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the Canticles, for the place or act of washing sheep; and in Ecclesiasticus xxxiv. (Gr. xxxi. 25. There it signifies the act; and surely enough the word tarriówevo; is applied to the person washed; but it plainly imports only one of the legal ablutions. But let what will be made of the word washing, this determines nothing with respect to the next word, regeneration, which, after all, may signify the spiritual change from sin to holiness at any time of life, although always aceompanied with the enjoined rite of baptism, where opportunity was afforded. But almost the whole confusion on this interesting subject seems to have arisen, as has often been urged, from the circumstance, that in the first ages, apostolic and subsequent, the principal subjects of baptism were adults, and persons fully believed to be real converts; whose baptism, accordingly, was their open formal enrolment among the members of the church, and being an external act, obtruding itself, for that reason, more forcibly upon public notice than anything internal, was used to express, not itself only, the sign, but the thing signified. If, however, we admit the whole of the phrase to imply baptism and nothing more, yet that which immediately follows perfectly supplies the deficiency. But to those who pay more attention to things than words, except where words are things, which they often seriously are, it is obvious, that there are many other terms and expressions in Scripture which signify the same thing; particularly the being born of the Spirit, or of God, becoming his children, &c. &c. But if these import solely and exclusively the one immediate effect of baptism, then what is to be determined respecting that vast majority of instances, in which the baptized infant grows up an irreligious youth Is he still regenerate? ls his regeneration annulled, or is it dormant? And supposing it anaulled, when he is recovered to
holiness, are we forbidden to apply the term regenerate to him # is there, or is there not, a perpetuity and indetectibility of baptismal grace in the baptized? If this grace may be lost. then, unless we reduce the little flock of Christ ala most to a non-entity, i.e to those who continue in a state of uninterrupted sanctity from their baptism, there may be real converts, and the most exalted Christians, who can 1łever be regenerate and made God's children by adoption and grace. But, really, if we did not give up things with words, or rather with a single word, we could be content, for the sake of peace, to surrender the term recomeration, and let the thing coutended for remain under other names. But when the obnoxious term is converted into a masked battery to play upon those, who use and enforce it, as expressive of that change which everyungodly person.baptized or unbaptized, must undergo; and which must be effected, we dissemble not, by divine power; we grieve at the injury done, and wish that he who does it may in that instance himself be changed. It was certainly with some concern that we read the following retlections, which seem to convey the spirit and sense of the whole chapter. “Regeneratiou of those who are already baptized, by the forcible operation of the Spirit"— We must stop to make a remark on the introduction of the epithet forcible. If taken in he sense of overpowering and irresistible, it serves only to confound the subject, by introducing teacher, who are certainly far from constiuting even any considerable parts o' those who inculcate regeneration in the sense which the bishop comats. And yet, as they are not excpted, and carefully excepted too, tere is perfect reason to believe tat readers in general, and particulaly unholy ones, whose interest and prejudice lead them to that conclosion, will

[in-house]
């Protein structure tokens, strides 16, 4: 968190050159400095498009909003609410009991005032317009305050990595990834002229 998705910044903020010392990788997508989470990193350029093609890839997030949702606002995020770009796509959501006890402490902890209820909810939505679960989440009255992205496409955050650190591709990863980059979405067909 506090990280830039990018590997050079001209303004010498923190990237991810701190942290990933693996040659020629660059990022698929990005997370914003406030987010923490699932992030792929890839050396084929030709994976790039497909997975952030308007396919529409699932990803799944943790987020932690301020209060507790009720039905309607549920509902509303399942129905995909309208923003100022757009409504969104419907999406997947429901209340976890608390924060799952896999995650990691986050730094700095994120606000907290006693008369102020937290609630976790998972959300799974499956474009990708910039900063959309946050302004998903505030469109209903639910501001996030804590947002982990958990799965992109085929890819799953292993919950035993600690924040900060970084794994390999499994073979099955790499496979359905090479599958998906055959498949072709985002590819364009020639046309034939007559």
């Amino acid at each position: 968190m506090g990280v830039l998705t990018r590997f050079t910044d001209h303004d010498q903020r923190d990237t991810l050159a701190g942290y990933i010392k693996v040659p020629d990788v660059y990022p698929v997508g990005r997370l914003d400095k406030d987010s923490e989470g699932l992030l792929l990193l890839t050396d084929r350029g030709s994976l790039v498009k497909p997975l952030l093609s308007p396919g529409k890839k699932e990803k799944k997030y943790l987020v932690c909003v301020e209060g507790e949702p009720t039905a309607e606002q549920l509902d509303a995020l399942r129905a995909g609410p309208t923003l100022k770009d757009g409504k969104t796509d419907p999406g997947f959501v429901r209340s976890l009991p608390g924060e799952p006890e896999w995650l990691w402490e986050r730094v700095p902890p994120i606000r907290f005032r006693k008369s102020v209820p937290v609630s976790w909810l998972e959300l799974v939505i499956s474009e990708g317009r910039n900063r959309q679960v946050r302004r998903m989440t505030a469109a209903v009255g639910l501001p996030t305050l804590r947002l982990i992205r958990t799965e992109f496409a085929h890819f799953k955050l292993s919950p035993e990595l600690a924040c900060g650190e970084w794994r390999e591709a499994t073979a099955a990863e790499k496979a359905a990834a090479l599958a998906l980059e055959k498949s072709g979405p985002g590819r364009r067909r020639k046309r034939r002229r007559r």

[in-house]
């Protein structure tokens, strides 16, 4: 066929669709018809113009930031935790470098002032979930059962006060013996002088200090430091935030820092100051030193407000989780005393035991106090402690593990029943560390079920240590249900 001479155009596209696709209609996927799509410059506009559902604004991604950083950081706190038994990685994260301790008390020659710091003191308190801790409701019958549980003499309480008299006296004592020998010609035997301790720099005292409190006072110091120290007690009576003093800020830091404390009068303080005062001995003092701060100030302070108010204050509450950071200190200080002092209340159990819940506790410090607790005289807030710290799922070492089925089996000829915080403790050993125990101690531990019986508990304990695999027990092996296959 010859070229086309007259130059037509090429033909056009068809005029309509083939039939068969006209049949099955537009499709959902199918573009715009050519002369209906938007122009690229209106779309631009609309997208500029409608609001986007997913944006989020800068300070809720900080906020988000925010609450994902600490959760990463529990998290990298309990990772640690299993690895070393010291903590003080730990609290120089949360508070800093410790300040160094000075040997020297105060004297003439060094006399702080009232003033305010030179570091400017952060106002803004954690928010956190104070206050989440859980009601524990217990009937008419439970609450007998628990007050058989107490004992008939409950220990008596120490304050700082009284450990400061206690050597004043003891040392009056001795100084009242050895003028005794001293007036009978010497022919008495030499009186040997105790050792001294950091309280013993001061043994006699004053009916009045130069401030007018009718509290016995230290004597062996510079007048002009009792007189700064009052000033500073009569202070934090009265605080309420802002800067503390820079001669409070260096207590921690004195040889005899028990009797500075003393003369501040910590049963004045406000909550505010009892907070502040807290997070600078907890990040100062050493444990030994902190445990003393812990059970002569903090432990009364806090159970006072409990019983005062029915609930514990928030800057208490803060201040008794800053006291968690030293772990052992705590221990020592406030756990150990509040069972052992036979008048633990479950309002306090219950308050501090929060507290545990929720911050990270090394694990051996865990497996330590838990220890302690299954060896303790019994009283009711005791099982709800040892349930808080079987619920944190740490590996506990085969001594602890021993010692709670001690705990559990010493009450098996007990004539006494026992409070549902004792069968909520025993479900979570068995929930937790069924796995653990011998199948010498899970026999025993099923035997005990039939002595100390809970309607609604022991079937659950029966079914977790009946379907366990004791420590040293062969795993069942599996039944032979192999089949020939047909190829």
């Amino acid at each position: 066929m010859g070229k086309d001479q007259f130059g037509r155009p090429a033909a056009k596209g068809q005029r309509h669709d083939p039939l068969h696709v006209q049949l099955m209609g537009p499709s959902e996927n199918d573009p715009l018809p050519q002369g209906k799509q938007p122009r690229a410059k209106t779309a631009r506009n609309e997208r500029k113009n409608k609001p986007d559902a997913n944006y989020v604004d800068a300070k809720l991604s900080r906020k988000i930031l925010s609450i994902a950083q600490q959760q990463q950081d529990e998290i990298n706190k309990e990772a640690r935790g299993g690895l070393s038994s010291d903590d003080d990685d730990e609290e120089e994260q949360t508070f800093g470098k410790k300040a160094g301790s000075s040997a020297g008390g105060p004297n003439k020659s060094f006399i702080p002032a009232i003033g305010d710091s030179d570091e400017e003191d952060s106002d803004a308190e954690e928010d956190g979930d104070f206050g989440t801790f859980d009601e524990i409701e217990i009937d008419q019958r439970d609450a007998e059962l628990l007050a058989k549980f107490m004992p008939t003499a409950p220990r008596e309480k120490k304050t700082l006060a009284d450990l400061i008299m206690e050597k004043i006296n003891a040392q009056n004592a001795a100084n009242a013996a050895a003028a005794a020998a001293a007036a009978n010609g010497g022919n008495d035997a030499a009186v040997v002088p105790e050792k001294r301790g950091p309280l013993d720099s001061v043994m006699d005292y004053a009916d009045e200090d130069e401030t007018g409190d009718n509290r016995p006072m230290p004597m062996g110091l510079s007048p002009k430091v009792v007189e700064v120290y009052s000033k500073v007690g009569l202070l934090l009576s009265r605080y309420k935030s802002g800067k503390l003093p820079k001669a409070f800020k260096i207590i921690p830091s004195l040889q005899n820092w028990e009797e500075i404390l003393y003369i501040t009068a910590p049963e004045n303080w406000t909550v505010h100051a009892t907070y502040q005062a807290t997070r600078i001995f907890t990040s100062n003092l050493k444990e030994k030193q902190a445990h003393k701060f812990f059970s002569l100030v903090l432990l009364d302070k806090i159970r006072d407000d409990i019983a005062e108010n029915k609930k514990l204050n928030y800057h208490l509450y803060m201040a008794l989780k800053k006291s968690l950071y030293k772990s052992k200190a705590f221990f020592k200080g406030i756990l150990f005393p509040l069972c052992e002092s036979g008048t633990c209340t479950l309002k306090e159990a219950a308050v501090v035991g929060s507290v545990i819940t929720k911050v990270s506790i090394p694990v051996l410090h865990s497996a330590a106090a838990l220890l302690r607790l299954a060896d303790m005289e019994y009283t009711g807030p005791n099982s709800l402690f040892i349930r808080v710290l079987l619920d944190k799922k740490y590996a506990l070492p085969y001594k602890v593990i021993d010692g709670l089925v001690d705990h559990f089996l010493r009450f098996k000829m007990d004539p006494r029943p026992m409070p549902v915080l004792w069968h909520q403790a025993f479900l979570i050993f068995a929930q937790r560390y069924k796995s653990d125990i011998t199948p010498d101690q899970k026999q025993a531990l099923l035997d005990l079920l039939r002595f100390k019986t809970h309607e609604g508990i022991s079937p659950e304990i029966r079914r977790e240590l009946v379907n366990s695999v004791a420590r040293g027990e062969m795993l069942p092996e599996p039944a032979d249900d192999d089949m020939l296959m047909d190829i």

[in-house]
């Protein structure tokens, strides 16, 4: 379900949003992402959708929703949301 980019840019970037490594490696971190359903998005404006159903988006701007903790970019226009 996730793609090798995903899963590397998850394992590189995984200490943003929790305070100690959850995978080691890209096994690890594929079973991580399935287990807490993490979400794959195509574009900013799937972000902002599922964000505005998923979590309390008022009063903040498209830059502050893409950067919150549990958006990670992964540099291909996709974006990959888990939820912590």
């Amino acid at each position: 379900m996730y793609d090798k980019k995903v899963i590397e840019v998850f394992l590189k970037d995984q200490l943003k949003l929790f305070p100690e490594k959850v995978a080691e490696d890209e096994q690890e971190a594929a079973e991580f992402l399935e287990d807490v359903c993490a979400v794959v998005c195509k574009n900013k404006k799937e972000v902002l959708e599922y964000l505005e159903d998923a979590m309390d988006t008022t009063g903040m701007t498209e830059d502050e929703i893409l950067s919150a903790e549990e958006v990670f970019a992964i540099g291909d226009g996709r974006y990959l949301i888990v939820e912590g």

apply to them the renoves which